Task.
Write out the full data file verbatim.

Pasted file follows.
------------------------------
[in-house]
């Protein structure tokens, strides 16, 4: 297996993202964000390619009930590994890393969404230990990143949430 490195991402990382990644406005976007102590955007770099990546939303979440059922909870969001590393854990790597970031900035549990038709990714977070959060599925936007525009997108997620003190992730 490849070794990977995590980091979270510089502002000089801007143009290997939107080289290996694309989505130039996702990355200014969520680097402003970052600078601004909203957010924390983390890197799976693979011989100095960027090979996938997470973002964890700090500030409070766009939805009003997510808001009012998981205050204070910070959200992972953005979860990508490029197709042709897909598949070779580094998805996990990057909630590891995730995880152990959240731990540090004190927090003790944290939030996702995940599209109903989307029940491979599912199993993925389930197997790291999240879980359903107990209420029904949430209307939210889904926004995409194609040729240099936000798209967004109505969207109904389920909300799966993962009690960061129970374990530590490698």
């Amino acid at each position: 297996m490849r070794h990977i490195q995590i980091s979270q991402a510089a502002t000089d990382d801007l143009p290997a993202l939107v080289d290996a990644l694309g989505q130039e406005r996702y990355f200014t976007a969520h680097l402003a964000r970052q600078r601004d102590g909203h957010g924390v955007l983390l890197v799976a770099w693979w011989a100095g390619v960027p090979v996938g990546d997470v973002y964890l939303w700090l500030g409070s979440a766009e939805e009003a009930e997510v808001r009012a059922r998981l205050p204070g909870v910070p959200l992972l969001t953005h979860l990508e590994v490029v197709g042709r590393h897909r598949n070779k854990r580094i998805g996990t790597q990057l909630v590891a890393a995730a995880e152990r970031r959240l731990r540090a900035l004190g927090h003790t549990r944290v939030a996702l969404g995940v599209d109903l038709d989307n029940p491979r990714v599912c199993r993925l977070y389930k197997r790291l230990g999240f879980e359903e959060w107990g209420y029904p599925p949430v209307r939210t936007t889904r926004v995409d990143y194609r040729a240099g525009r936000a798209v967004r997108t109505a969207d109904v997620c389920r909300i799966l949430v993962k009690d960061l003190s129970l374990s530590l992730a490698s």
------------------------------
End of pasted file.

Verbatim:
[in-house]
């Protein structure tokens, strides 16, 4: 297996993202964000390619009930590994890393969404230990990143949430 490195991402990382990644406005976007102590955007770099990546939303979440059922909870969001590393854990790597970031900035549990038709990714977070959060599925936007525009997108997620003190992730 490849070794990977995590980091979270510089502002000089801007143009290997939107080289290996694309989505130039996702990355200014969520680097402003970052600078601004909203957010924390983390890197799976693979011989100095960027090979996938997470973002964890700090500030409070766009939805009003997510808001009012998981205050204070910070959200992972953005979860990508490029197709042709897909598949070779580094998805996990990057909630590891995730995880152990959240731990540090004190927090003790944290939030996702995940599209109903989307029940491979599912199993993925389930197997790291999240879980359903107990209420029904949430209307939210889904926004995409194609040729240099936000798209967004109505969207109904389920909300799966993962009690960061129970374990530590490698």
């Amino acid at each position: 297996m490849r070794h990977i490195q995590i980091s979270q991402a510089a502002t000089d990382d801007l143009p290997a993202l939107v080289d290996a990644l694309g989505q130039e406005r996702y990355f200014t976007a969520h680097l402003a964000r970052q600078r601004d102590g909203h957010g924390v955007l983390l890197v799976a770099w693979w011989a100095g390619v960027p090979v996938g990546d997470v973002y964890l939303w700090l500030g409070s979440a766009e939805e009003a009930e997510v808001r009012a059922r998981l205050p204070g909870v910070p959200l992972l969001t953005h979860l990508e590994v490029v197709g042709r590393h897909r598949n070779k854990r580094i998805g996990t790597q990057l909630v590891a890393a995730a995880e152990r970031r959240l731990r540090a900035l004190g927090h003790t549990r944290v939030a996702l969404g995940v599209d109903l038709d989307n029940p491979r990714v599912c199993r993925l977070y389930k197997r790291l230990g999240f879980e359903e959060w107990g209420y029904p599925p949430v209307r939210t936007t889904r926004v995409d990143y194609r040729a240099g525009r936000a798209v967004r997108t109505a969207d109904v997620c389920r909300i799966l949430v993962k009690d960061l003190s129970l374990s530590l992730a490698s």